William Saletan has a thoughtful article that takes the media to task for obsessing about politics as a sport, where the only thing that matters is whether you win or lose, and nobody cares how you actually play the game.
After all, we keep saying that we want our politicians to be less partisan, and to be more concerned about doing the right thing than only about being reelected. Well, we have a prime example right in front of us. A number of politicians voted for health care reform, knowing full well that not only was it the right thing to do, but that it would likely cost them politically.
Of course, two short years ago, after two successive Democratic election sweeps, the same media was writing off the Republicans as a failed party. As Saletan puts it “A party that loses a House seat can win it back two years later, as Republicans just proved. But a party that loses a legislative fight against a middle-class health care entitlement never restores the old order. Pretty soon, Republicans will be claiming the program as their own.” Just like they are now trying to claim the title of defenders of Medicare. “In 30 years, they’ll be accusing Democrats of defunding Obamacare.”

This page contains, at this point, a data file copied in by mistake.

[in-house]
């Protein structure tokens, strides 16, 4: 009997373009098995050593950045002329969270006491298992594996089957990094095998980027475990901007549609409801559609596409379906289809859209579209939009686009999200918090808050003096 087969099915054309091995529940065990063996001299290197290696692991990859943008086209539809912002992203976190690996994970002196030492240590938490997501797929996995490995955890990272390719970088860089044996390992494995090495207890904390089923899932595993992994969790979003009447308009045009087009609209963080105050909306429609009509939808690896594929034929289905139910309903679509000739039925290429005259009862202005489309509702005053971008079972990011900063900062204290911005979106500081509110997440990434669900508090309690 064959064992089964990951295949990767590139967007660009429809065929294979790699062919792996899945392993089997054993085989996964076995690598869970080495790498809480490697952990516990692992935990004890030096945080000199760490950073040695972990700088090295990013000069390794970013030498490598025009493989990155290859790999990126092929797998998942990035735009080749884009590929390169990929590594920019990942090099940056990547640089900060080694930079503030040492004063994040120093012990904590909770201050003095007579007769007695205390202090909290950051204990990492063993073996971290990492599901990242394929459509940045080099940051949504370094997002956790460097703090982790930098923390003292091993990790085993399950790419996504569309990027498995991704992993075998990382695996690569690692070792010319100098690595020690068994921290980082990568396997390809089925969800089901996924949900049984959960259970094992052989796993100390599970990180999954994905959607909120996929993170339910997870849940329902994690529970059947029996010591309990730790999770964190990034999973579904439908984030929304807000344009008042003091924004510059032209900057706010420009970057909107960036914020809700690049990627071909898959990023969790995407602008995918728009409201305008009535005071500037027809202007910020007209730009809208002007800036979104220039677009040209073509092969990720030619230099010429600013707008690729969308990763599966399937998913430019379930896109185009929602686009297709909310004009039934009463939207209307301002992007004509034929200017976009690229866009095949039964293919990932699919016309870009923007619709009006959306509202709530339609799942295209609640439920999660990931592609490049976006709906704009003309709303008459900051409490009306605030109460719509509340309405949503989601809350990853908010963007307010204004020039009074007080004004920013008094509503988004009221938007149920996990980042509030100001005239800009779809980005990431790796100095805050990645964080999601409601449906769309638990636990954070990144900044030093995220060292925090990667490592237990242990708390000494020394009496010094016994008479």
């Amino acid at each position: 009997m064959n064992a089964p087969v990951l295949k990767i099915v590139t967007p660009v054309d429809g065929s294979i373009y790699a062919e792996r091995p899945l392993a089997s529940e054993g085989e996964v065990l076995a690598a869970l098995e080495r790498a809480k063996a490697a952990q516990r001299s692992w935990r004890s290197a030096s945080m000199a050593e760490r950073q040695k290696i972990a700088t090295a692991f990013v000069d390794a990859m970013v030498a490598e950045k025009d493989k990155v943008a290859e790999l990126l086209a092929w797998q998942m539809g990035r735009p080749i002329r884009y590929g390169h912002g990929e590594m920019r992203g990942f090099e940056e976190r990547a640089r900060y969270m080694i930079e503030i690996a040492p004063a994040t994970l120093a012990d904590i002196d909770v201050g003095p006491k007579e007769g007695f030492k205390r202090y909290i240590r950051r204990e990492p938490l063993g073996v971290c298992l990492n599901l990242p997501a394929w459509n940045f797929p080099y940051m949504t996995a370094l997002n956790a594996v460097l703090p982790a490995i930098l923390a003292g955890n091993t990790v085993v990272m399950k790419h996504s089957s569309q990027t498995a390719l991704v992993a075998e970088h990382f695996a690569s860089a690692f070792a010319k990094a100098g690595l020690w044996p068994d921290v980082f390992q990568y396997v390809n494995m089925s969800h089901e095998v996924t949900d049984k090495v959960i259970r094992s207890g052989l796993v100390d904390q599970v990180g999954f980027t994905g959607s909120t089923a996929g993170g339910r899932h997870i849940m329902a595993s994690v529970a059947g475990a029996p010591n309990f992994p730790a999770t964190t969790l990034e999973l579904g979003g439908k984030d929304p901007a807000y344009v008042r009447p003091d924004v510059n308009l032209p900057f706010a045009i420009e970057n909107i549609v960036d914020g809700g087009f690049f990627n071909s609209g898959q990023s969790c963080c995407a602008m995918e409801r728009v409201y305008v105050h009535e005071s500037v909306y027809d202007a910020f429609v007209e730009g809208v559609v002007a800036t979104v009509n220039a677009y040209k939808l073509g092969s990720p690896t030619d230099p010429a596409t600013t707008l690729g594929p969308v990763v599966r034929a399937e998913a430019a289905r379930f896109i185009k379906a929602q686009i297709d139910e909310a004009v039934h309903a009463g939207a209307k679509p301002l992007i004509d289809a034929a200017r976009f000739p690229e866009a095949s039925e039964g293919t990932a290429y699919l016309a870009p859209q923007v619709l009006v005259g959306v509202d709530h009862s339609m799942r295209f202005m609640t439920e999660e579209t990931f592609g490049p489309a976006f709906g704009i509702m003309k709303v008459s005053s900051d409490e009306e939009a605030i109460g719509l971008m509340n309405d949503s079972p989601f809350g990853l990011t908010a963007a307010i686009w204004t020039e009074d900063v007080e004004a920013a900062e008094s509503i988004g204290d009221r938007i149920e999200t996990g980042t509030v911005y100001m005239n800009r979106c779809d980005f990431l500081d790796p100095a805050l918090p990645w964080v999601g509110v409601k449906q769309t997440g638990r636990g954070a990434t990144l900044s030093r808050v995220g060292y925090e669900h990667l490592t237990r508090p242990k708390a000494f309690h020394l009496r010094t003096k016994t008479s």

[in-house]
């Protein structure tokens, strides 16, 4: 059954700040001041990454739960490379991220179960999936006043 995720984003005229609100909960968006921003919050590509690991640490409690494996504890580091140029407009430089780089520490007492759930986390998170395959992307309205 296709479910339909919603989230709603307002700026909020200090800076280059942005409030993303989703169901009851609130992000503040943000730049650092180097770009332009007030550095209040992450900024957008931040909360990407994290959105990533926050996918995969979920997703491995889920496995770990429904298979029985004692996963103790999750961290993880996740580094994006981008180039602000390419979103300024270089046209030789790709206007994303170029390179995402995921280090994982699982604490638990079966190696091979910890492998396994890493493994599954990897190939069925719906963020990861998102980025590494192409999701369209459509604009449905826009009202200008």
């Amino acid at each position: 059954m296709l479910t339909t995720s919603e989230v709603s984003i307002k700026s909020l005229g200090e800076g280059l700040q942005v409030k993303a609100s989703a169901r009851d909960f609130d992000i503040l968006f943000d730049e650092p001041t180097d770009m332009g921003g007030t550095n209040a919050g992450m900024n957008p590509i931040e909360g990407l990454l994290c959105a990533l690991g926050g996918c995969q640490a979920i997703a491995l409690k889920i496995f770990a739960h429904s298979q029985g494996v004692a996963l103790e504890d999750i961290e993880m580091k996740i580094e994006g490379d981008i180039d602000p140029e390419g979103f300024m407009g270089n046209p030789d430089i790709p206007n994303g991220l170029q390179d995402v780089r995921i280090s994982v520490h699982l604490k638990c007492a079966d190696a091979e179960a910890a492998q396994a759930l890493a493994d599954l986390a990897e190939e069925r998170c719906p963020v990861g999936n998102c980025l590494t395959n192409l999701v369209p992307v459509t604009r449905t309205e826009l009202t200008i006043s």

If the only battle that matters is the election results, then the Democrats lost. But the more important battle was fixing a sadly dysfunctional health care system, which they accomplished, along with financial regulation, economic stimulus, saving our auto industry, college lending reform, and many other bills they got passed. If these are the battles that matter, then the Democrats didn’t lose the battle of 2010, they won it. We should be grateful for their sacrifice.